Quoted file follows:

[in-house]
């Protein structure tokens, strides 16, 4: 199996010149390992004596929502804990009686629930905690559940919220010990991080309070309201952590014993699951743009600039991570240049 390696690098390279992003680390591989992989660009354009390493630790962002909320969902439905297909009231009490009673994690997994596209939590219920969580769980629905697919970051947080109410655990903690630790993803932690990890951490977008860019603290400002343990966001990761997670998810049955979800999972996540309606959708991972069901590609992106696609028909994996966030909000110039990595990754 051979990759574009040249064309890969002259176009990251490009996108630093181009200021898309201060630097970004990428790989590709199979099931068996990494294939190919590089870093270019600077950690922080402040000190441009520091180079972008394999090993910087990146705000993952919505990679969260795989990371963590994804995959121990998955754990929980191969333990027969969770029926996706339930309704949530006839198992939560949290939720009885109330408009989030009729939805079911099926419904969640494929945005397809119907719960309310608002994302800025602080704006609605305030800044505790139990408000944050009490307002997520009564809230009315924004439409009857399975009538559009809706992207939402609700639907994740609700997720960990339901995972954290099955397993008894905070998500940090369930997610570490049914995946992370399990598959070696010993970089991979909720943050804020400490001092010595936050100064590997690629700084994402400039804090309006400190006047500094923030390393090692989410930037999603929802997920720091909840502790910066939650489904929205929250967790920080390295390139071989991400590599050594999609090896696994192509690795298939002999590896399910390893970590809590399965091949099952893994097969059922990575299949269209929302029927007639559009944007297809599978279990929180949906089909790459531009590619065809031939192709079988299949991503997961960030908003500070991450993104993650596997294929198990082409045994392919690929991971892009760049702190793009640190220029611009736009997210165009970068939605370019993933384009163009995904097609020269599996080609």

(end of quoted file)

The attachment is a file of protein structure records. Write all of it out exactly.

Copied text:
[in-house]
């Protein structure tokens, strides 16, 4: 199996010149390992004596929502804990009686629930905690559940919220010990991080309070309201952590014993699951743009600039991570240049 390696690098390279992003680390591989992989660009354009390493630790962002909320969902439905297909009231009490009673994690997994596209939590219920969580769980629905697919970051947080109410655990903690630790993803932690990890951490977008860019603290400002343990966001990761997670998810049955979800999972996540309606959708991972069901590609992106696609028909994996966030909000110039990595990754 051979990759574009040249064309890969002259176009990251490009996108630093181009200021898309201060630097970004990428790989590709199979099931068996990494294939190919590089870093270019600077950690922080402040000190441009520091180079972008394999090993910087990146705000993952919505990679969260795989990371963590994804995959121990998955754990929980191969333990027969969770029926996706339930309704949530006839198992939560949290939720009885109330408009989030009729939805079911099926419904969640494929945005397809119907719960309310608002994302800025602080704006609605305030800044505790139990408000944050009490307002997520009564809230009315924004439409009857399975009538559009809706992207939402609700639907994740609700997720960990339901995972954290099955397993008894905070998500940090369930997610570490049914995946992370399990598959070696010993970089991979909720943050804020400490001092010595936050100064590997690629700084994402400039804090309006400190006047500094923030390393090692989410930037999603929802997920720091909840502790910066939650489904929205929250967790920080390295390139071989991400590599050594999609090896696994192509690795298939002999590896399910390893970590809590399965091949099952893994097969059922990575299949269209929302029927007639559009944007297809599978279990929180949906089909790459531009590619065809031939192709079988299949991503997961960030908003500070991450993104993650596997294929198990082409045994392919690929991971892009760049702190793009640190220029611009736009997210165009970068939605370019993933384009163009995904097609020269599996080609």